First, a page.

The expression “Winter is Coming” now has a new meaning, thanks to the television series Game of Thrones. People have watched the down-streaming visuals of bleak grey skies portending stormy blizzards and snowy gusts, blowing folks off their feet. Characters flounder about in an attempt to stay the course in gale-force winds and struggle to not sink in hip-deep mounds of blowing snow. While not quite so dramatic as the pictures on the TV screens, winter is indeed coming and our conversations in elevators and around the water-cooler are increasingly starting to include references to the impending “white stuff.” A few Canada Goose clad “walkers” have already been spotted around Union Station and on Bay Street!
Back in the 1980s in Bahrain, we would go for early morning walks to watch the sun gently emerge shimmering, an orange-reddish glow over the glistening silvery waves gently lapping the sand on the beach. A lot of our friends referred to the walk as their “morning constitutional,” perhaps not aware that this expression is a euphemism for the day’s first visit to the washroom! Towards early-December, when it started to cool (down to around 20 degrees Celsius) “winter” season’s arrival was proclaimed in a unique way. The morning-show host at Radio Bahrain would run a competition for listeners to report the first “sighting of the monkey cap” (balaclava) each winter season. In those days the bulk of the construction work force in Bahrain comprised of men, most of whom had come from much warmer regions in the Indian sub-continent and were therefore unaccustomed to the approaching wintery environment. Some of them would use a monkey cap to protect their head and face from the cool wind as they rode in open back pickup trucks to their work sites. Initial sightings of the monkey cap by people out for their morning constitutional would trigger a spate of calls to the radio station and the first few callers would win a prize!
In India, there was a series of well-established rituals that heralded winter for our family and so, when grandmother announced that “cold was starting to seep into her bones” it was time to get ready. The household staff would open several large sheet-metal trunks that were used to store “rajaais” (cotton-stuffed quilts) and “woollens” (winter clothing.) The trunks also included a liberal quantity of round, white, pungent-smelling Naphthalene (also called moth, or camphor) balls to protect the clothing from moth larvae, mold or silver fish. “Charpais” (literally “four-posters” – wood framed beds with the sleeping surface made up of hemp rope tightly interwoven in a crisscrossed diamond pattern between the frame) would be laid out in rows in the courtyard. Each morning, the servants would take the items from the trunk and spread them out in the sun on the charpais, to “air” them and get rid of the strong smell of moth balls. I recall going to school on a few occasions wearing my school “colors” (woollen jacket with the school insignia sewn on to the left breast-pocket) that had not completely been rid of the naphthalene smell. I cried, embarrassed that my clothes smelled “old!” I also recall how a maid would boil “reethaas” (soapnuts) in a large cauldron on an open fire in a corner of the courtyard, to wash our woollen sweaters.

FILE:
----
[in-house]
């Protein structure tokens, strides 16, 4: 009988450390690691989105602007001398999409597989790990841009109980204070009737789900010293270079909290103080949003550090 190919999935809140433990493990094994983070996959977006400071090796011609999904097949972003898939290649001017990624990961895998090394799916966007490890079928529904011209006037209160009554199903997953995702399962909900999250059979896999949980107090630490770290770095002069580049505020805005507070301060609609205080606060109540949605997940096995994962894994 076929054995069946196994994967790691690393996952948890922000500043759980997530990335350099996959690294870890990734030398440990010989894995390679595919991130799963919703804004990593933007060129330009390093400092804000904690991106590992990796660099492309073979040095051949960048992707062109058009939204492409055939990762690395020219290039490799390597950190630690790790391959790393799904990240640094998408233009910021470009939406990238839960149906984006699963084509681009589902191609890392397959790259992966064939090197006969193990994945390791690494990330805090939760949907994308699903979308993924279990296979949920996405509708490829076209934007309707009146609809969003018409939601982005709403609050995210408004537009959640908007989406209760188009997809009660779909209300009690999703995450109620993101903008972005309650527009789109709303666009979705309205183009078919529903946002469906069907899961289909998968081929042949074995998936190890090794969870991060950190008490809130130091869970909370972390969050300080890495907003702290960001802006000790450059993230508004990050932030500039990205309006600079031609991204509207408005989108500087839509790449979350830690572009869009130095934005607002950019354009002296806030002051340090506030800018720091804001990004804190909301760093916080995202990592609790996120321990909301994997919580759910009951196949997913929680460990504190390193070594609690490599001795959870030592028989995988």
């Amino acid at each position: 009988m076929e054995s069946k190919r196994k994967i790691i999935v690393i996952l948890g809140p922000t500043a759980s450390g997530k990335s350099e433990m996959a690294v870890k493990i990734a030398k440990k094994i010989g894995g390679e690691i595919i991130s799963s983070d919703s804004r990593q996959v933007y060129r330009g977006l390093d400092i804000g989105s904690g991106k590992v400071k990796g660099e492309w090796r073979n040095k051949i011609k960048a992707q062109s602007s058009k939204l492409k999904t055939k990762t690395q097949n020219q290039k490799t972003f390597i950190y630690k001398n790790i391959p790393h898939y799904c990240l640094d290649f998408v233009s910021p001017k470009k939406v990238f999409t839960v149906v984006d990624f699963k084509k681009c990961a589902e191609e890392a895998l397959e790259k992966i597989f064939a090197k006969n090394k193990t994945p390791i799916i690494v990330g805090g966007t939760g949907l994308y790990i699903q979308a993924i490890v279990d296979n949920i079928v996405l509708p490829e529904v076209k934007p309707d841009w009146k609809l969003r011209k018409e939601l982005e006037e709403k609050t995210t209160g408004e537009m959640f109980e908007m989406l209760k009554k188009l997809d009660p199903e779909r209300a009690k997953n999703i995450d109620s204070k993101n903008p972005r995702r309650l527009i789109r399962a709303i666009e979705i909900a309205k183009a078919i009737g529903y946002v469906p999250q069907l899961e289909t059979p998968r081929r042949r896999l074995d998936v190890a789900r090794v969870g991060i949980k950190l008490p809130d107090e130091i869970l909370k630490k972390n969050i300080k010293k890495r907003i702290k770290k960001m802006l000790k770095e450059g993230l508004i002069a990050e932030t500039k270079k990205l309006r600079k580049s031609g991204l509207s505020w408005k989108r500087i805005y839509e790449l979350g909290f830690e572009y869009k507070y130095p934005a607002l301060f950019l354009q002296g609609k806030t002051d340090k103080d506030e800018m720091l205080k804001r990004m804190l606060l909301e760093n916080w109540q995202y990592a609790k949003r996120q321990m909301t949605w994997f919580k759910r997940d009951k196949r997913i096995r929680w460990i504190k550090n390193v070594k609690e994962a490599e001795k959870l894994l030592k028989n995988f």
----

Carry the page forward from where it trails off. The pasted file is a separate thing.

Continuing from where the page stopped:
Our grandmother would actively supervise, and, personally peel huge amounts of turnips, cauliflowers and red carrots to start the process of preparing “gobhi-shalgam aur gaajar kaa achaar” (cauliflower-turnip and carrot pickles.) She never used measures and relied solely on her instincts and years of experience to ladle out “sarson ka tel” (mustard oil), “gur” (jaggery), condiments and spices and prepare the well-balanced marinade that filled several large ceramic vats with tight lids, into which the vegetables were deposited to literally get “picked in the sun!” Every now and then, when an urn was opened to check the pickling progress, an intoxicating aroma overpowered everyone and salivating, we would beg to be given a small sample to taste with a piece of fresh bread. Our grandmother would good-naturedly admonish us to be patient.
It is amazing how all those sights, sounds and smells come alive through resurrected memories and generate a toasty feeling. You will know what I mean, by putting aside all else to listen to the attached song by the lyricist, philosopher and poet Sampooran Singh Kalra “Gulzar.” For the benefit of friends not familiar with Hindi/Urdu, I have attempted to provide a translation of the excerpted lines that relate specifically to wintery elements and request you to kindly excuse my shortcoming.
“Dil dhoondta hai phir wohi fursat ke raat din
Baithe rahen tassavur-e-jaanaa kiye huye
….JaaDon ki narm dhoop aur aangan mein let kar
Aankhon pe kheench kar tere, aanchal ke saaye ko
Aundhe paDe rahein kabhi, karwat liye hue
….Barfeeli sardiyon mein, kisi bhi pahaad par
Waadee mein goonjti hui, khaamoshiyaan sunen
Aankhon mein bheege bheege se lamhe liye huye…”
[(My) heart yearns (anew) for those nights and days of repose/freedom
Leisurely ensconced, contemplating thoughts of my beloved
… (Under that) cozy winter sun, lying about idly in the courtyard
(With the corner of) your scarf pulled to shade my eyes
Lying face down sometimes, (occasionally) turning over, on my side
…on any distant mountain enjoying the snowy winters
Listening to the echoing silence of the glen
Eyes moist with moments held (from times past)]